We managed to drive the 1.5 TSI, TDI and eHybrid in a model-packed launch event, and that’s given us a fair insight into how the Tiguan fares against the opposition. Starting with the 150hp diesel, this is everything you would expect it to be – punchy, quick off the mark, and economical.

This is the one to go for if you’re regularly towing, or love a 500-plus mile range – expect about 55mpg out of it in daily driving. As you’d expect, it’s a very competent effort, and is flattered by the smooth-shifting DSG transmission. It can lack response when pulling out of side roads or when you need to accelerate quickly, but this is a momentary glitch.

The big-selling 1.5 TSI is available in 130hp and 150hp forms, but either way it delivers its power in a very different way to the diesel. It’s smooth and likes being driven hard, but isn’t quite as punchy. That’s reflected in the figures, with a 0-62mph time of 10.7 seconds (or 9.1 for the diesel and the 148bhp petrol) – but it’s more pleasant to drive. Typical fuel economy will be around 43mpg.

Last but not least, the eHybrid proves to be a very convincing all-rounder, and quite an improvement over the old Tiguan. It’ll be available in 204hp and 272hp forms when it goes on sale later in 2024, and both offer a battery-only range (WLTP) of 62 miles.

The eHybrid works well, offering rapid acceleration, with a claimed 0-62mph time of 5.9 seconds for the most powerful version – but it also comes with a baffling array of drive modes. Sport seems to be the best of all, but you’ll be glad to know it’ll still deliver all of its power in Eco mode when needed.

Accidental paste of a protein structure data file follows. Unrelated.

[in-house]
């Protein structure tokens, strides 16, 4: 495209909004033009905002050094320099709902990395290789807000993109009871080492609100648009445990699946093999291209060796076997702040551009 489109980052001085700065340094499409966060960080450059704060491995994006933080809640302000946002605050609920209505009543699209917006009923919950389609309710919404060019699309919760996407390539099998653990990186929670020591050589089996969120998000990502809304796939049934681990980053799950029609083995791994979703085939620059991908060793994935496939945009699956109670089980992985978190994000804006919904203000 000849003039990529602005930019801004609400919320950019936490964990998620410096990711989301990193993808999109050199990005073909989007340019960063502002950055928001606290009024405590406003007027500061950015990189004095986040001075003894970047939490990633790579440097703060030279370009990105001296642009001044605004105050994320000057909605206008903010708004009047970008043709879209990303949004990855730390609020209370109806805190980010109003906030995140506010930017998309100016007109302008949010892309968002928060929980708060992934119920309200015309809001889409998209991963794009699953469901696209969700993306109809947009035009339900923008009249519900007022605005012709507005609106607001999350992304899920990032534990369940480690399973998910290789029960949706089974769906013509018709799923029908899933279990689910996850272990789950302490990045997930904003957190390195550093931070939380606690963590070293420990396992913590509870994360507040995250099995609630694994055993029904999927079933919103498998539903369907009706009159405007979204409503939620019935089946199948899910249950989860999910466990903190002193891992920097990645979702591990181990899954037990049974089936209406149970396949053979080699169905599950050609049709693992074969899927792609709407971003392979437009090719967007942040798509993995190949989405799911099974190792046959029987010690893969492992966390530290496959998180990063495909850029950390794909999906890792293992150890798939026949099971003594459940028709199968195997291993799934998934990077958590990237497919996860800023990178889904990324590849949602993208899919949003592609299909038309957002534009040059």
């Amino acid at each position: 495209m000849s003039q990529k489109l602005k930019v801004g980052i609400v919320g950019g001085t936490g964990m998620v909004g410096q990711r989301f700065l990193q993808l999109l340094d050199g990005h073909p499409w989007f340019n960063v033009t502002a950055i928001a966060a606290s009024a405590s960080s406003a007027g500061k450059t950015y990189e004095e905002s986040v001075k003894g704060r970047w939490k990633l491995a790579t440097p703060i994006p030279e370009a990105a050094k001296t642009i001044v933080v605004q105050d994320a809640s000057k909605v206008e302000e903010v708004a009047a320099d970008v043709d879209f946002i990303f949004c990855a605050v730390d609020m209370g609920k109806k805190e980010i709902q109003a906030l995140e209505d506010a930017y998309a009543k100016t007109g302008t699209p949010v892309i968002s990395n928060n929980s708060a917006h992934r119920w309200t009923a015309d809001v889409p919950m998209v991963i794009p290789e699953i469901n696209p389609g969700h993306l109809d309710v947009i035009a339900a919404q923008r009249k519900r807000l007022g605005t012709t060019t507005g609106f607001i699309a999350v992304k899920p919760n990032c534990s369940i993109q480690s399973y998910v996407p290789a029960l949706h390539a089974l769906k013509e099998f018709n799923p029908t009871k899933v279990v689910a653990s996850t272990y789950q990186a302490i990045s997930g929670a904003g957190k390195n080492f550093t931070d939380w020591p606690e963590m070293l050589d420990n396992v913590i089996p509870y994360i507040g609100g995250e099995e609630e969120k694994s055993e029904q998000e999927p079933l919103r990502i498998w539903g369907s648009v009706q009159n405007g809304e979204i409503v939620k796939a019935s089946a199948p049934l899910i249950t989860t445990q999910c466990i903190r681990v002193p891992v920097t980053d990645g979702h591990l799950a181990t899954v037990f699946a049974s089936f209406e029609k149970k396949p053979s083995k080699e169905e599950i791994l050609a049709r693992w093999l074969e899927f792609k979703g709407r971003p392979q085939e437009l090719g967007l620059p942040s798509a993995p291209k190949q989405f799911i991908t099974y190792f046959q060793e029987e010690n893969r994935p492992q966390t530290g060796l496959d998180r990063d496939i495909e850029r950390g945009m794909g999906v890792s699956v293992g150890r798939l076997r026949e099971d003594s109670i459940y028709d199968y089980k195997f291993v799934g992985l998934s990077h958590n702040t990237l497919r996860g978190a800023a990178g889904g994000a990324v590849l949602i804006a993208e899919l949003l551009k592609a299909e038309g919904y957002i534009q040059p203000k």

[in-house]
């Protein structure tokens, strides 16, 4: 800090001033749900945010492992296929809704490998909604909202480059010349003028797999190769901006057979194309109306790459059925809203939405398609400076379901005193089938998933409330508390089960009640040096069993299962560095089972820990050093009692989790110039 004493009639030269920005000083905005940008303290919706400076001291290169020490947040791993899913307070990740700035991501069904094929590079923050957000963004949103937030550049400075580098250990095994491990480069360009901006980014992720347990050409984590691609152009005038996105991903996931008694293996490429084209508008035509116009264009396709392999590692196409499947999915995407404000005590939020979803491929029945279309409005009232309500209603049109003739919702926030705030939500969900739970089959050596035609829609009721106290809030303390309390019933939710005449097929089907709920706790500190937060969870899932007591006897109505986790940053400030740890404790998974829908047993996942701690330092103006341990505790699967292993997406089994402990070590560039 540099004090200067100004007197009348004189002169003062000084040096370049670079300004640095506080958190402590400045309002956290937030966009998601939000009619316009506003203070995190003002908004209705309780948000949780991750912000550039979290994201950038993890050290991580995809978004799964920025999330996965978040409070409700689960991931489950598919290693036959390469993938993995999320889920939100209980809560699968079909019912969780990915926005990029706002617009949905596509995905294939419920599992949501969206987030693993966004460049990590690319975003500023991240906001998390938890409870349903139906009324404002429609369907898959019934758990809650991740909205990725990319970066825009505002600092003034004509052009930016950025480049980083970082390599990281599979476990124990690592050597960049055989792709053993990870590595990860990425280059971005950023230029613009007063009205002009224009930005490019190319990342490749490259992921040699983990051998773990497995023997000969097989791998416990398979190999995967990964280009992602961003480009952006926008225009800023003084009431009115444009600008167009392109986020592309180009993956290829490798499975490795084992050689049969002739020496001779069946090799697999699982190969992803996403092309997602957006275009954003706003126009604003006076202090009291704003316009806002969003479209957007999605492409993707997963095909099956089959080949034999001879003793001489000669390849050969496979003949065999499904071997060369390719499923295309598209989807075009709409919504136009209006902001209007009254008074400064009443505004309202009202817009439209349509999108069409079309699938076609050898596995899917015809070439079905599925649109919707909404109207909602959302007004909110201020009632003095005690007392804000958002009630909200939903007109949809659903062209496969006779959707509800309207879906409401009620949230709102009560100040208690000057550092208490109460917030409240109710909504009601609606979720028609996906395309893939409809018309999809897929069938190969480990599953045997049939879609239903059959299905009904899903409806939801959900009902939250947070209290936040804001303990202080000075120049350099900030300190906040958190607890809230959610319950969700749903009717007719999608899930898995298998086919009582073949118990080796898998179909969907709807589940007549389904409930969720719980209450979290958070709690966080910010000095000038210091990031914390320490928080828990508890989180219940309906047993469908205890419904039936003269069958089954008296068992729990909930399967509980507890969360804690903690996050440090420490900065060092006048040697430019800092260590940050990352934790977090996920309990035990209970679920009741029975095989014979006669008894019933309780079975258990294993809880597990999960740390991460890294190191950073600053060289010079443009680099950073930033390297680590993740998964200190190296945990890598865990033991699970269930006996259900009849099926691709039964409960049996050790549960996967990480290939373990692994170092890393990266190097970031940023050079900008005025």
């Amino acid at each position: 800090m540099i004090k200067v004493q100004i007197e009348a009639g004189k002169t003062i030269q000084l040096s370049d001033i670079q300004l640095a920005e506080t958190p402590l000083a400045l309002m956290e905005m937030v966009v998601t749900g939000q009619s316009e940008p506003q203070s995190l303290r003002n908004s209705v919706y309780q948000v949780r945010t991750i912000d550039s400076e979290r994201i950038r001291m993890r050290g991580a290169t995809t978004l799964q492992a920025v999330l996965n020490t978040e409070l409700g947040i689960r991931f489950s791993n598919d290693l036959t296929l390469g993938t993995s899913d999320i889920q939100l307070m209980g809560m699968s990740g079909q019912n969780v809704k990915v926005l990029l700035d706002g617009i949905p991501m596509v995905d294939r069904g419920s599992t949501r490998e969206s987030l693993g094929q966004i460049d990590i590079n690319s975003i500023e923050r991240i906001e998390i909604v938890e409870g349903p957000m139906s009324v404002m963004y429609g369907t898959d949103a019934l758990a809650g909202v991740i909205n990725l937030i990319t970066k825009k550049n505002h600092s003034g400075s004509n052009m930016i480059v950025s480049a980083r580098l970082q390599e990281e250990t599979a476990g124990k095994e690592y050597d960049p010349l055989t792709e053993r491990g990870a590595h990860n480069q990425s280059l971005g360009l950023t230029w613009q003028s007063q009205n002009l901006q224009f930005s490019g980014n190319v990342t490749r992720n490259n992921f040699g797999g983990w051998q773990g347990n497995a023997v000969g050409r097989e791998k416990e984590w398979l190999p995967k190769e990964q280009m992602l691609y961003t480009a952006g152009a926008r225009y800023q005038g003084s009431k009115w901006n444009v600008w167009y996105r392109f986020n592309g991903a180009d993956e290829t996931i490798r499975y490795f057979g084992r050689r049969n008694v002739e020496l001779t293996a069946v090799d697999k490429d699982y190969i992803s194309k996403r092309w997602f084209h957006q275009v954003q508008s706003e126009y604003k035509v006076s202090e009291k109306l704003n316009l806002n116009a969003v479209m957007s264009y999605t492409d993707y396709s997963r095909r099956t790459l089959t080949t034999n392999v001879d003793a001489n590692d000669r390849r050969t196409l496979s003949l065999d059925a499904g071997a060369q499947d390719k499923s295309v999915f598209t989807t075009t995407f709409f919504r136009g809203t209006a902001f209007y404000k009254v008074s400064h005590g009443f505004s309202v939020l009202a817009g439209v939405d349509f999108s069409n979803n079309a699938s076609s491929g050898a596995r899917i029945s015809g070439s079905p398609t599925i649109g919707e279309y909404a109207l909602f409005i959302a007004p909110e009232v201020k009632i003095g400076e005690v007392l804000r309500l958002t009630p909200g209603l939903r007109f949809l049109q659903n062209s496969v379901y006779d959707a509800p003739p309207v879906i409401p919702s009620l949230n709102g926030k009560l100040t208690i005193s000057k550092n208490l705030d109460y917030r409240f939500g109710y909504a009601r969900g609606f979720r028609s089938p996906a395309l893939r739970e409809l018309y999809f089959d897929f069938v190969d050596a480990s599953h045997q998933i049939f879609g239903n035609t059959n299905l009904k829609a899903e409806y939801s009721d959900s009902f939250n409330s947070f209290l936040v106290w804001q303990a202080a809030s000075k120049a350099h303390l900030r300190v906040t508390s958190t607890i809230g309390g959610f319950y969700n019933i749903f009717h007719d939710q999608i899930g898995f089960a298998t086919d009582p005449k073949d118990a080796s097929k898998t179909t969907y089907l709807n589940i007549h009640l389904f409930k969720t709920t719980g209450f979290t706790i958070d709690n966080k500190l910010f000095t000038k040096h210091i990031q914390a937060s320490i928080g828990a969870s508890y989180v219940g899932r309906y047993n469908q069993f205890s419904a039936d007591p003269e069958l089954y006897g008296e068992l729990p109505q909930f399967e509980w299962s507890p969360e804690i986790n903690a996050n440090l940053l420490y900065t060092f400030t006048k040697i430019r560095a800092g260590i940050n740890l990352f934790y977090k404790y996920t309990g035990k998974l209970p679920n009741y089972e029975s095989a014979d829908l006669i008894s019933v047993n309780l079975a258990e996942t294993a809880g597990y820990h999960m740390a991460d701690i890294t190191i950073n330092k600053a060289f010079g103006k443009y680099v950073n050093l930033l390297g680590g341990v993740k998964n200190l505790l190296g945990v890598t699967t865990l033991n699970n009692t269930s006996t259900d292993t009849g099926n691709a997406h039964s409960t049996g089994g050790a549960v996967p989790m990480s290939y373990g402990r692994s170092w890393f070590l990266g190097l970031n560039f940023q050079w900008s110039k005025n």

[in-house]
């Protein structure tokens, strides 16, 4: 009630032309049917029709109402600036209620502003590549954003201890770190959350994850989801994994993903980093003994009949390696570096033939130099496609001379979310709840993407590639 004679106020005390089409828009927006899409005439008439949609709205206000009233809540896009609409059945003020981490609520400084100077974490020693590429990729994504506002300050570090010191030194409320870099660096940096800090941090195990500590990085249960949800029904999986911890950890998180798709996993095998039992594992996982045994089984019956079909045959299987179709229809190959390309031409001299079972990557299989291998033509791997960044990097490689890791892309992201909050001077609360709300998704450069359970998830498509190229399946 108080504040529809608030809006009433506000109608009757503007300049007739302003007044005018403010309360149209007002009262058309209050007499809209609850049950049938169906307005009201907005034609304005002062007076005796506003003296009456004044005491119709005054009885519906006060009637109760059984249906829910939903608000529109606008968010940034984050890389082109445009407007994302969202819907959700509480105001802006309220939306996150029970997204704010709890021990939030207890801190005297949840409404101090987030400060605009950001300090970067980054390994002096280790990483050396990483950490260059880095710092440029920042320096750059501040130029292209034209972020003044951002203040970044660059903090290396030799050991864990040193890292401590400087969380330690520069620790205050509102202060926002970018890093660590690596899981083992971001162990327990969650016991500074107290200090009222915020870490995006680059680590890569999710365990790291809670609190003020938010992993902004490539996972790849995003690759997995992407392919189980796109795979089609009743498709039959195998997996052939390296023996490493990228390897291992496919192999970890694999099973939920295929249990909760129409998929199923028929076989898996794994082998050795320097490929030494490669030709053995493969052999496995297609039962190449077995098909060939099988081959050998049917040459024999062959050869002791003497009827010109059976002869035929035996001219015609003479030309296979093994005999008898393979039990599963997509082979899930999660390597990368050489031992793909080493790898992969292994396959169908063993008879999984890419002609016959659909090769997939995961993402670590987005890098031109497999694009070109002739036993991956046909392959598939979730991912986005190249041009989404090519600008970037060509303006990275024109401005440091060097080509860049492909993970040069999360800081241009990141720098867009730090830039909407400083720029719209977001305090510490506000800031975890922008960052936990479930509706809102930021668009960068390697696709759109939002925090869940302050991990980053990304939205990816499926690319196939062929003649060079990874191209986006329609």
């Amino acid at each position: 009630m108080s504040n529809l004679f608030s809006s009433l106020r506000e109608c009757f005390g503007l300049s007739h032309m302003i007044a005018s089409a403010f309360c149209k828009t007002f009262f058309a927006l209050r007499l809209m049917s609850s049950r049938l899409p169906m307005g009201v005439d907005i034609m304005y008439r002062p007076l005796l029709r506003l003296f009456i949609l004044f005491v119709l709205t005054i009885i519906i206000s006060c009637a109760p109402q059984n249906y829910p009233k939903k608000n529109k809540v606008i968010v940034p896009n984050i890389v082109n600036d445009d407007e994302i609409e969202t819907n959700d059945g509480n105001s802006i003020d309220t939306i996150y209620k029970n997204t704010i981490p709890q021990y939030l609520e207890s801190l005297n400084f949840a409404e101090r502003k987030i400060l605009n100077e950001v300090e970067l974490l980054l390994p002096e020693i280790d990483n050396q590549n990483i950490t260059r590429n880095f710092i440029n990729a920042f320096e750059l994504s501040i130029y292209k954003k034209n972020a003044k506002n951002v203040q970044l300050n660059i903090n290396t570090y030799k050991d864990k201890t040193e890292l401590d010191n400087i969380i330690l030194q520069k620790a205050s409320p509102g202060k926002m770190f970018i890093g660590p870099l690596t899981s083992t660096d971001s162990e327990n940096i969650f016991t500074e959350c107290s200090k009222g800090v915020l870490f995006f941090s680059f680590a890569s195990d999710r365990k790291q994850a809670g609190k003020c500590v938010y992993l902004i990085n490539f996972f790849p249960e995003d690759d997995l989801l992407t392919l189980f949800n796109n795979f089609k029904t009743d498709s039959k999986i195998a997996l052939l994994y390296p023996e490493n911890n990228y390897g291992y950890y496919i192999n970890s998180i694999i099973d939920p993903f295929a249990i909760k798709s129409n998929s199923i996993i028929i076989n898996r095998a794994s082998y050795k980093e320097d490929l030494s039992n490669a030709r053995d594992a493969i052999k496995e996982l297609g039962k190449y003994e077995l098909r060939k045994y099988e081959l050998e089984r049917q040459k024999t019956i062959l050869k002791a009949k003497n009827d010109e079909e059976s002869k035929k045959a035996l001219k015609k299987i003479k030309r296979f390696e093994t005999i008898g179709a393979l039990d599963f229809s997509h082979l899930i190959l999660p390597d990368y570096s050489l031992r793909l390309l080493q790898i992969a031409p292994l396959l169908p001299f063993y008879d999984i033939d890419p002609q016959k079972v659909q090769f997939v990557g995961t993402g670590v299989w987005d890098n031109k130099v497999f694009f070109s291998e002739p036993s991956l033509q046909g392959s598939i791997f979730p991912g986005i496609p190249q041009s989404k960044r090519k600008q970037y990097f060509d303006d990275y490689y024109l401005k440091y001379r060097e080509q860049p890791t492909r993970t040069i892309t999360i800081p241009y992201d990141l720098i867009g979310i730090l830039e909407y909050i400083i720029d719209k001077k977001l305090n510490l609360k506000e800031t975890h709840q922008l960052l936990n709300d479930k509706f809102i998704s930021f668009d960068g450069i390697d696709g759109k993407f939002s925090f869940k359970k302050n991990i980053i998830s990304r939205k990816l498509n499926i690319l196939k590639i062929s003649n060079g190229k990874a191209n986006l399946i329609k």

Volkswagen Tiguan review (2024)
The old Tiguan wasn’t the last word in fun, but this one steers and handles with much more finesse.

What’s it like to drive?

The new Tiguan has been engineered to appeal to keen drivers. So it’s been given two-valve shock absorbers which assist in delivering a smooth ride and agile cornering. They work in conjunction with the selectable drive modes and various suspension settings. Adjustment involves a play with the sliders on the drive mode screen, with generous differences between soft and firm settings.

In Comfort, the Tiguan offers impressive comfort. It flattens the worst road surfaces without too much body roll corners. Sport setting weighs up the steering, but also upsets the ride quality equilibrium. One thing that surprises is how responsive the eHybrid is. It steers accurately, corners with real poise and level-headed calm, and on smooth roads at least seems to be the best of the lot.

But they are all good, putting in a sophisticated performance, which bodes well for drivers used to the old model’s body roll and the blurred dynamics associated with it. Even in Comfort you’re not going to be mired in body control issues, which is a good thing in an SUV.

Volkswagen Tiguan review (2024)
Large model range covers all bases.

What models and trims are available?

There are five trim levels – Tiguan, Life, Match, Elegance and R-Line. There’s a large range of engines to choose from as detailed above, but all models get a DSG automatic transmission. Four-wheel drive is fitted as standard on the most powerful petrol versions as standard.

Pricing for the 1.5 TSI mild hybrid and 2.0 TDI are on sale now for delivery in Spring. eHybrids follow later in 2024.

What else should I know?

It’s longer, taller and wider than before, it’s also larger inside, and sits on the same underpinnings as the forthcoming next-gen Passat. Expect Skoda and Cupra equivalents to follow, as well as a seven-seater Tiguan Allspace.

Is this now the class-leading family SUV for your money? With all that tech on board and significant variety of engines to choose from it certainly looks that way. To find out how we rate it, read on for our verdict.